Smog is a type of air pollution that occurs in urban areas with a lot of population. The term smog was first coined in the year 1905 for the smoke and fog that had been plaguing London at the time.
Smog includes a lot of air pollutants that range from coal soot, emissions from industries and exhaust fumes. Most of the smog we see today is photochemical smog, which is generated when sunlight reacts with volatile compounds and nitrogen oxides (released from all the sources mentioned above) present in the air.
Ground-level ozone also forms when sunlight hits these chemicals in the air. Ozone may be helpful when it is present high in the atmosphere but at ground level, it can lead to lung damage, especially in those with asthma, emphysema and bronchitis. It can also irritate the eyes and nose and increase your susceptibility to infections.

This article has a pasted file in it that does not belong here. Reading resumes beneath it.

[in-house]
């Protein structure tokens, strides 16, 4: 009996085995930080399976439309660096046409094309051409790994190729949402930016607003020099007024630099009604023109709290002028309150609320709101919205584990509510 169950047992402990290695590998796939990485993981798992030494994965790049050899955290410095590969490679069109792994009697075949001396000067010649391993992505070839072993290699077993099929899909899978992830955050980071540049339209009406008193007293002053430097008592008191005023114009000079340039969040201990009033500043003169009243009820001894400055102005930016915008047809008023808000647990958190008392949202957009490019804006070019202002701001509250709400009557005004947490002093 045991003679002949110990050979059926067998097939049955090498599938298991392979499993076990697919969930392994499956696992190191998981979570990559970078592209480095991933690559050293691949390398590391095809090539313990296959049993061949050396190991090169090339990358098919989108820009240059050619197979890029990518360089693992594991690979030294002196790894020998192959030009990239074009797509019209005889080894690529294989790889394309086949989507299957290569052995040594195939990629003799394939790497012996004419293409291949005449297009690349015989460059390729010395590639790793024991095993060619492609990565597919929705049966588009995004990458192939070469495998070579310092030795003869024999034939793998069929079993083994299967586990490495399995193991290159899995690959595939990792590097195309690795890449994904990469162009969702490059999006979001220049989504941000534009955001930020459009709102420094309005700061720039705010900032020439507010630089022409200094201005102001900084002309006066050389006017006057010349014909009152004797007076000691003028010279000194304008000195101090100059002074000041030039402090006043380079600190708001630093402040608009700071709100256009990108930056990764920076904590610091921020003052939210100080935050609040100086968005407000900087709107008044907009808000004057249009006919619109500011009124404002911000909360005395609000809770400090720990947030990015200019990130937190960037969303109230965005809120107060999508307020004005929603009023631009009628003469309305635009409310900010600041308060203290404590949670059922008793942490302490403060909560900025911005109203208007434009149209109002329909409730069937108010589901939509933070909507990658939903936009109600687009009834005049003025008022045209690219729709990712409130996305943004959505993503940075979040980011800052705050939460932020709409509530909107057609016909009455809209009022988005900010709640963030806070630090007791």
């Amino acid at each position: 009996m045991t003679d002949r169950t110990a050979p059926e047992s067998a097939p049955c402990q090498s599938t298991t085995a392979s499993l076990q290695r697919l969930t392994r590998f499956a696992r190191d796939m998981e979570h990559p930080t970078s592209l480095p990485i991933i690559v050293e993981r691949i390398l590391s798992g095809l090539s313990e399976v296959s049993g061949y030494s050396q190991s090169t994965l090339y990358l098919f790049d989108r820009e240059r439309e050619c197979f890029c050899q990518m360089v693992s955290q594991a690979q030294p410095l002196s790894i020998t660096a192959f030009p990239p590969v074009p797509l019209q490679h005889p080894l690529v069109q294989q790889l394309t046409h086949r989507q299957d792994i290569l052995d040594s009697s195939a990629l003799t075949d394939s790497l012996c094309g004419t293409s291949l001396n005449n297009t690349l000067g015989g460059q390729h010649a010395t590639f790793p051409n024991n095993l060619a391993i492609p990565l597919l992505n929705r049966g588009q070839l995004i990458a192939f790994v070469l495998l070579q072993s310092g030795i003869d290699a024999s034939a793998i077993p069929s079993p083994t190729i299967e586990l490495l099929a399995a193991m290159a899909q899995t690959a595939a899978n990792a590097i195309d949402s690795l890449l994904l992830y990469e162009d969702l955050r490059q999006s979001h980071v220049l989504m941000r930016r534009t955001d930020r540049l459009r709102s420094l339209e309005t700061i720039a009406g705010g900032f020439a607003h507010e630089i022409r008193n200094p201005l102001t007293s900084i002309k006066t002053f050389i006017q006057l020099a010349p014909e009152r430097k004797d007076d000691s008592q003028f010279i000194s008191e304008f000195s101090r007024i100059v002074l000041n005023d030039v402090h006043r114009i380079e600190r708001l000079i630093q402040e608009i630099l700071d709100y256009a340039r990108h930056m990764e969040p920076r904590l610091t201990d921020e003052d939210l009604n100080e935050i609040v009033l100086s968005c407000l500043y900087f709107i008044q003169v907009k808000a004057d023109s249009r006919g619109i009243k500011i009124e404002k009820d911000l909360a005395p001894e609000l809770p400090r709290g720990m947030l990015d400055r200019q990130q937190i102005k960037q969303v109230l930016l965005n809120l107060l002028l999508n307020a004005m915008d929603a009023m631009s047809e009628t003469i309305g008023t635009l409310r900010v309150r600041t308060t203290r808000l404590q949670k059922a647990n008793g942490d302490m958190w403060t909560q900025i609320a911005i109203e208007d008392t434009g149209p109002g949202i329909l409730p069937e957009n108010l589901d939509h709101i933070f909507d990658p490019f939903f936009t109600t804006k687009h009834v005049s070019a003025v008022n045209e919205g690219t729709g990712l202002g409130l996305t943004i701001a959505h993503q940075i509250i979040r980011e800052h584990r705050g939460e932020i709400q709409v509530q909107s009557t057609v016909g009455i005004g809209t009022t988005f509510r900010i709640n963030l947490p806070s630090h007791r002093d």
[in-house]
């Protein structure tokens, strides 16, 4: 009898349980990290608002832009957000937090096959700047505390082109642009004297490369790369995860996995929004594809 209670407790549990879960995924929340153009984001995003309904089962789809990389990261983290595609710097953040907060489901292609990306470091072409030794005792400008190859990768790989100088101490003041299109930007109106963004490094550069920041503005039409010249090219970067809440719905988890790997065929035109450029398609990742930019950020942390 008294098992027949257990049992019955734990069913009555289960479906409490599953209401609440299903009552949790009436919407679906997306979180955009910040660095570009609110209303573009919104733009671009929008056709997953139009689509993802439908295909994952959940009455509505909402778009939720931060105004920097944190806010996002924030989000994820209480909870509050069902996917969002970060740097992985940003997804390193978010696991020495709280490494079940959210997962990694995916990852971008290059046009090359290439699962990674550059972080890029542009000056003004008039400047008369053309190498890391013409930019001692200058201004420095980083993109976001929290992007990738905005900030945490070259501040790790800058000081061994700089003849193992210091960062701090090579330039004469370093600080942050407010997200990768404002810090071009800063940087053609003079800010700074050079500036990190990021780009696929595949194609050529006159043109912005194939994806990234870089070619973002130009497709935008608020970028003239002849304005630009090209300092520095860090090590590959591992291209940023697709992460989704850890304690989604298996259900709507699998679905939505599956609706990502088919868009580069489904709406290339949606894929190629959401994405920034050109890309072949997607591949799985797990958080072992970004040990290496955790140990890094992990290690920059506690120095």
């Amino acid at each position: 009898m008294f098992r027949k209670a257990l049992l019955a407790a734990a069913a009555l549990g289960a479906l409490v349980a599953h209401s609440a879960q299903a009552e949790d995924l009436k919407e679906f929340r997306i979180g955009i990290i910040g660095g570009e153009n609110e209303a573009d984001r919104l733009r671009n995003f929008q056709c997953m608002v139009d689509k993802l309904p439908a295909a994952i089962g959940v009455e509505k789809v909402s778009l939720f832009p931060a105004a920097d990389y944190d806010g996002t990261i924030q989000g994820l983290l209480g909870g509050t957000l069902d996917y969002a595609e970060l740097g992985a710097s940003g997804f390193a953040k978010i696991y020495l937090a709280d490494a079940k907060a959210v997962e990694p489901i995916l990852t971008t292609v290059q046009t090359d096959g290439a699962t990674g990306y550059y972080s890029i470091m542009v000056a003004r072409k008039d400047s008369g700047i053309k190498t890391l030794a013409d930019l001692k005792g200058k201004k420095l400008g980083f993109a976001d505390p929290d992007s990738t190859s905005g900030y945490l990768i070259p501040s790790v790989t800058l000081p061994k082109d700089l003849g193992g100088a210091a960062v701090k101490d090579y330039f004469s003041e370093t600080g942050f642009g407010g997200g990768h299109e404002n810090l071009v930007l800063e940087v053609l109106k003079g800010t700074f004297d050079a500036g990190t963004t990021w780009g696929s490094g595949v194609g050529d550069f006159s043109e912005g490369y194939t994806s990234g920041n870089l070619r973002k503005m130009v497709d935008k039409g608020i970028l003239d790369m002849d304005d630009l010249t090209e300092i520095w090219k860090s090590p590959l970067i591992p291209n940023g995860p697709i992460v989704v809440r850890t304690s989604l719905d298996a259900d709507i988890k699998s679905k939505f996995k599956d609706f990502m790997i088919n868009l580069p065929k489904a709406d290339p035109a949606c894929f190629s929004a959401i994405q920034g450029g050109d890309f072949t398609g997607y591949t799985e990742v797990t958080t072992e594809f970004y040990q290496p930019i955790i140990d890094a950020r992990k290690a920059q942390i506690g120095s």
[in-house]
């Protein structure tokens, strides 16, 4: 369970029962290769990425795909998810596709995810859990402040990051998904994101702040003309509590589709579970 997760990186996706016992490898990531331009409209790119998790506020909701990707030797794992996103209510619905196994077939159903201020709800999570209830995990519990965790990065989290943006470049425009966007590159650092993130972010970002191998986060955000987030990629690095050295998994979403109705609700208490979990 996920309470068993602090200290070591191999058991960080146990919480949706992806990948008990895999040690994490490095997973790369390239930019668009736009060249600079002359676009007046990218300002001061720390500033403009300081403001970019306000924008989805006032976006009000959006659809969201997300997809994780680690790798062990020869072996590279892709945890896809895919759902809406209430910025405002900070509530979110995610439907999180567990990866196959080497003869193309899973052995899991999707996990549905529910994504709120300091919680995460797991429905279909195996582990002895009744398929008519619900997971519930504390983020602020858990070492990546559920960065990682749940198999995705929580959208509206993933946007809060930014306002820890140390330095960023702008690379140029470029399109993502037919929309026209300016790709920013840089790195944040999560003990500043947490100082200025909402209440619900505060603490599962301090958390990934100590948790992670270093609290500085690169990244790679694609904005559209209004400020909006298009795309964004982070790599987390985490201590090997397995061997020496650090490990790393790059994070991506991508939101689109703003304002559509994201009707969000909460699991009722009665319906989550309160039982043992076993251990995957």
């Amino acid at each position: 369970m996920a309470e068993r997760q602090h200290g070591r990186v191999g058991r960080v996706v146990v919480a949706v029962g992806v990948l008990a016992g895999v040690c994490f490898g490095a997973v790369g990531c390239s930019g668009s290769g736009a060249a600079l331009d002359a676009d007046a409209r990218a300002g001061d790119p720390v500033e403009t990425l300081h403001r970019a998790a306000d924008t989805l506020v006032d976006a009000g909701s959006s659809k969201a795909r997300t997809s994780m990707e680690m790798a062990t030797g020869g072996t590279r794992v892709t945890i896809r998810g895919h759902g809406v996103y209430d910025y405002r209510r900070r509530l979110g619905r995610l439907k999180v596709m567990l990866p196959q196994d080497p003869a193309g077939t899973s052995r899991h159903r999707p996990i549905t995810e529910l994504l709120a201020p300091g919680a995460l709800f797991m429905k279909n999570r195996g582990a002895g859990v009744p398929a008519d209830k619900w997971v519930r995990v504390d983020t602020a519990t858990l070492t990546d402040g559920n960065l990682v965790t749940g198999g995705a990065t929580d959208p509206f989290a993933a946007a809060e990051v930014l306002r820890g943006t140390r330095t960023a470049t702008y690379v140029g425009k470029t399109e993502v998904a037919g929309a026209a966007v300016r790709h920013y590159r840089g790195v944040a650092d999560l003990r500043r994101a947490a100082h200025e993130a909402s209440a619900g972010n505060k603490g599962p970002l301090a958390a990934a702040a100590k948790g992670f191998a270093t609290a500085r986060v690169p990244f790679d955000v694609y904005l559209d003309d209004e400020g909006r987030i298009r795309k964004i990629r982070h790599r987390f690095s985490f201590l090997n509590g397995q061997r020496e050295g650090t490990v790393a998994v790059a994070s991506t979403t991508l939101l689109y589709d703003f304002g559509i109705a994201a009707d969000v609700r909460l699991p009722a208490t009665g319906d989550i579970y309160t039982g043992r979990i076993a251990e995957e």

Air quality index (AQI)
Air quality index is one way to monitor air pollution and smog in your area. As per the United States Environmental Protection Agency (EPA), an AQI between 0 and 50 is good, between 51 and 100 is moderate, 101 to 150 unhealthy for sensitive groups and 151 to 200 unhealthy. AQI between 201 and 300 is listed as very unhealthy and that between 301 and 500 as hazardous for health.
Protecting yourself from unhealthy air
The American Lung Association and the EPA recommend the following to keep yourself and your loved ones safe from the harmful effects of unhealthy air and air pollution:
Apart from this, you can also use masks while going outdoors to reduce your exposure to pollution.
For more information, read our article on Lung disease.
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